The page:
This KenCrest Employee is Changing the Tides


By Sydney Kerelo

For more than 13 years, Erika Frank has worked for KenCrest, starting in the Supported Independent Living (SIL) program and then transitioning through the Residential program and the Champion department.

But recently, she’s returned to a program most near and dear to her heart as the Assistant Director for Supported Independent Living.

Frank launched her Human Services career running a grant program for a New Jersey school because she wanted to work directly with people and help them find success and independence. Then she discovered KenCrest, and everything changed.

She spent 13 years bouncing around various departments, learning the organization’s ins and outs and how to best support the people we serve. She transitioned into her latest role in January for more hands-on opportunities with the people we support and to help them live more meaning-filled lives.

“People should have the encouragement and the skill building to live independently,” says Frank. “I like that KenCrest provides a strategic goal to provide housing for people to live independently rather than live in a community home. Everyone deserves to feel pride in taking care of themselves, making their own choices on how they want to live and whom they want to befriend.”

“There shouldn’t be a difference between somebody with a disability and someone without a disability when it comes to living on their own,” she adds.

As the new Assistant Director for Supported Independent Living, Frank focuses on finding the best ways to support her staff, residents, and their families. One thing she’s noticed is an increase in the need for mental health support. According to her, the SIL program has received an uptick in referrals focused on mental health needs.

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According to the CDC, many adults with disabilities report experiencing frequent mental distress almost five times as often as those without disabilities. Many individuals felt isolated and disconnected during the pandemic and experienced disrupted routines that significantly affected their mental health.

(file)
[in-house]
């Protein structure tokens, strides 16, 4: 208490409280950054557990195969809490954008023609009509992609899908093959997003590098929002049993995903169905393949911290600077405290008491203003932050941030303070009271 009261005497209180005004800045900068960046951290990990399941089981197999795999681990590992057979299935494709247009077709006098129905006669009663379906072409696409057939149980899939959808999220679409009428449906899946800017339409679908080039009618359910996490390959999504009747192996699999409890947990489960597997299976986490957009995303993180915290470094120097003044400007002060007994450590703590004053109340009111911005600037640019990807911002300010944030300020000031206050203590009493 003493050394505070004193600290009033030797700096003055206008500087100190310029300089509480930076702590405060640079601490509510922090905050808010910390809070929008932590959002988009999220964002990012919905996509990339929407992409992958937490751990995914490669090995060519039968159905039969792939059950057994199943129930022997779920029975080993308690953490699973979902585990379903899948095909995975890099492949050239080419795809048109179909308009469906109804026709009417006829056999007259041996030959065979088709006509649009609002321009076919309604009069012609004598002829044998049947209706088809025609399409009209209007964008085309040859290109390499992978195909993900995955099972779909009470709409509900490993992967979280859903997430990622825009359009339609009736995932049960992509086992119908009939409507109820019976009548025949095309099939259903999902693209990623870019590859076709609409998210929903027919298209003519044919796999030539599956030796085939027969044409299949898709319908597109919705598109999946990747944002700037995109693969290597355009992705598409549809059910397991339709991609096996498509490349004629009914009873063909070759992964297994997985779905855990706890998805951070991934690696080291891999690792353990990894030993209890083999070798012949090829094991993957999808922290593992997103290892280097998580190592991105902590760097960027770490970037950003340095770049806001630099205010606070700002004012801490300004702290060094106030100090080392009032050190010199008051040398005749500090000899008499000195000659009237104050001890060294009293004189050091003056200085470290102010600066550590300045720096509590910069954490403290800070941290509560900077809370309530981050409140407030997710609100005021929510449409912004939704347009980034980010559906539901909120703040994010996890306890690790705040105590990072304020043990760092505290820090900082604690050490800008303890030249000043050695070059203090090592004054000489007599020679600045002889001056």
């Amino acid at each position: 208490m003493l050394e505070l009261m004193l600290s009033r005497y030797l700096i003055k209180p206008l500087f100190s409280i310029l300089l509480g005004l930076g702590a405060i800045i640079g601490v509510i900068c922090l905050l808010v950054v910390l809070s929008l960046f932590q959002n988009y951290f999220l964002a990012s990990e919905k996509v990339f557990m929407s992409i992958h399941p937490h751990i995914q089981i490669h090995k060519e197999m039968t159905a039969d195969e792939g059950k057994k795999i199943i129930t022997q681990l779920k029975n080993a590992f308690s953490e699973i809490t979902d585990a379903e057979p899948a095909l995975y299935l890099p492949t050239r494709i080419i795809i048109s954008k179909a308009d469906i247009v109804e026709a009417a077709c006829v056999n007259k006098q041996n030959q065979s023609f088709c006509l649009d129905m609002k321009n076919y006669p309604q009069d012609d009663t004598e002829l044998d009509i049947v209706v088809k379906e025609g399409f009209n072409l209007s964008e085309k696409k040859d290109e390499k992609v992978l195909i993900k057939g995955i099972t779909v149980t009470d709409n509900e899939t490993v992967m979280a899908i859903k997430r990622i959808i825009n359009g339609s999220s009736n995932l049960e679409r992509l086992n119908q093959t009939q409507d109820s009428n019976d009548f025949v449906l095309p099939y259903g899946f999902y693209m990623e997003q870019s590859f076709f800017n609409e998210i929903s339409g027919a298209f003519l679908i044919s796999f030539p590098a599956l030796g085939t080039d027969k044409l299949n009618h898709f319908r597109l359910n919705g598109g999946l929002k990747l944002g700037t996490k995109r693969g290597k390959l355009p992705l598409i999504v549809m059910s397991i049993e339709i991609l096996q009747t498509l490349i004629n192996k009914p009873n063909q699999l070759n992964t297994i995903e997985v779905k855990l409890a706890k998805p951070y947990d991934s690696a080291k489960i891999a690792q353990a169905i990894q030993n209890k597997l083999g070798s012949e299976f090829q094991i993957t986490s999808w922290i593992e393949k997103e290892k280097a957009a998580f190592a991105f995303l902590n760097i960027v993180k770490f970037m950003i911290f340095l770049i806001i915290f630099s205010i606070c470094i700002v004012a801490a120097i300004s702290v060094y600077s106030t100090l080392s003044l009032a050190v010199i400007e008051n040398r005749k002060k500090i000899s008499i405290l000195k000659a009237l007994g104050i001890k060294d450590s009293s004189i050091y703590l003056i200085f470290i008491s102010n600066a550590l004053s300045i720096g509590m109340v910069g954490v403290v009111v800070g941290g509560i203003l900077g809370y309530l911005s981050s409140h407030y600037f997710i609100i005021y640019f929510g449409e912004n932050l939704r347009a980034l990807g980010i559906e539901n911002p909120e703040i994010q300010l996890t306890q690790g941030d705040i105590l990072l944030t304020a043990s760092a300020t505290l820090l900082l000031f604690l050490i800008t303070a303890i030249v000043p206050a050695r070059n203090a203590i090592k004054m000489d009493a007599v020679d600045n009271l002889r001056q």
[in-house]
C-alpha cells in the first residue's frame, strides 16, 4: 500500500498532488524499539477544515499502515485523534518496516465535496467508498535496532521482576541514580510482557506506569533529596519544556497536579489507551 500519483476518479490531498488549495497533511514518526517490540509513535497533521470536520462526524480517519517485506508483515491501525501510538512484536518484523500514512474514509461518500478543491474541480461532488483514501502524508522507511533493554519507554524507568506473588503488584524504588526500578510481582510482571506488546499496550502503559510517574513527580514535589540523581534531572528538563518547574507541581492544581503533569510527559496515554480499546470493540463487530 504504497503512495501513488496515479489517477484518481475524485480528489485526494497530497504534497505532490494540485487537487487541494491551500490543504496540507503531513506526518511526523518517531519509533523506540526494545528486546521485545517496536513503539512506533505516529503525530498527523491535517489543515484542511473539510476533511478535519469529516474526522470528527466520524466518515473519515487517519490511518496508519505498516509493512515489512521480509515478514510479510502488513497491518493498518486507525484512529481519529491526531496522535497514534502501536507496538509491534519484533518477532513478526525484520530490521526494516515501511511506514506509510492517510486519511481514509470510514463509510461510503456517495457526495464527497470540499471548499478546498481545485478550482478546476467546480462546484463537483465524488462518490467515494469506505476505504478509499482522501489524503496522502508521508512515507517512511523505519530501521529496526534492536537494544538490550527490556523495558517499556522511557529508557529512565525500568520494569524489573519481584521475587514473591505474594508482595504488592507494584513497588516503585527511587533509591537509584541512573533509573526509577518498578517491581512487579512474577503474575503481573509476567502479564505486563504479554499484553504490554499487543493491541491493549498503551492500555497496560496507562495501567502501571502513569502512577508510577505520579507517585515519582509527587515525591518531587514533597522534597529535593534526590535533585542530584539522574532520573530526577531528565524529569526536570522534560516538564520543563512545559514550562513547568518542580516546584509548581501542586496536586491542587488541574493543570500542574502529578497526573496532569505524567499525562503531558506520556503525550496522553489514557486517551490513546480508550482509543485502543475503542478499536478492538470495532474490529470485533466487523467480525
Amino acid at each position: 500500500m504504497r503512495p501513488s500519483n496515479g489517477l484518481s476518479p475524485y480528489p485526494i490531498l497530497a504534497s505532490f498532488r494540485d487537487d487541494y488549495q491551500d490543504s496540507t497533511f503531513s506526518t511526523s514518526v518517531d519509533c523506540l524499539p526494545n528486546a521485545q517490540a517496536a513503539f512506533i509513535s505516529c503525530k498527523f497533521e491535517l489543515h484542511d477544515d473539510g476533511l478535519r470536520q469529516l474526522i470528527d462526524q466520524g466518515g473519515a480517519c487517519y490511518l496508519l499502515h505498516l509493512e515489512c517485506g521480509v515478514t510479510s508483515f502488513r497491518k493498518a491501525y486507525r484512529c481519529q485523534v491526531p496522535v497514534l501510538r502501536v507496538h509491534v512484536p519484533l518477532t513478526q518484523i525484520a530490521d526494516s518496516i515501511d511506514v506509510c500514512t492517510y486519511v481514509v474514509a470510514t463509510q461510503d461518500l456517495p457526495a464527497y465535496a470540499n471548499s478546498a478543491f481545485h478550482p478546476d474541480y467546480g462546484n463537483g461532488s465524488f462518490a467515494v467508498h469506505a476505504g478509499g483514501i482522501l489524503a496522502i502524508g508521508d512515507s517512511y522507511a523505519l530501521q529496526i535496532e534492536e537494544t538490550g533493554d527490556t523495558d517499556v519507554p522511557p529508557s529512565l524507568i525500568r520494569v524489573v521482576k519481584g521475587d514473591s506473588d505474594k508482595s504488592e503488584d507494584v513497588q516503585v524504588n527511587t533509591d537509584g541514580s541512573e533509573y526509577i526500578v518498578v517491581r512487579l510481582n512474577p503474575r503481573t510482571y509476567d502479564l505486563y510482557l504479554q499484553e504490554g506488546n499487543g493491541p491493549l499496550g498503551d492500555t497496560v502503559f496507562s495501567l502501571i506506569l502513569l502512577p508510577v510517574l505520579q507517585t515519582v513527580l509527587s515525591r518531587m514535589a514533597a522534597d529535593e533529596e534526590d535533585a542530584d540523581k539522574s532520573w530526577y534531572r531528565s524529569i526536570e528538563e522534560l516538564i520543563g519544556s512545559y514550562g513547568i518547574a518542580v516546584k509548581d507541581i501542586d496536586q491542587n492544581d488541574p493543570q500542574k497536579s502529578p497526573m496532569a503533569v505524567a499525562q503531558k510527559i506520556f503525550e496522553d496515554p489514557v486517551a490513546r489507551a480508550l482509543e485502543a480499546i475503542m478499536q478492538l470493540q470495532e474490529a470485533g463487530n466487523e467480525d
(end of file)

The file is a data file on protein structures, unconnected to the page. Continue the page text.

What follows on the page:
As the world continues to shift into a “new normal” and a new version of routine after the pandemic, many people with intellectual or developmental disabilities are experiencing anxiety or depression because their world continually changes.

“I think coming back into the community after the pandemic, people realize that they’re not okay and need additional support, which I hope to help them get,” Frank says.

Since taking on her role as the Assistant Director, Frank has become very active within the Supported Independent Living community. She’s made multiple social visits and intends to meet each person in her program and ensure they receive the proper support.

One of her favorite parts of the job is reconnecting with old friends she met at the beginning of her career with KenCrest.

“This department has a family feel to it,” says Frank. “We used to have a lot of parties and get-togethers, and I am excited to get back to that, hopefully, and to create more of those familial connections.”

Do you have or know someone with an IDD or autism diagnosis looking to live on their own? Click the link below to learn more about the program and how to submit a referral.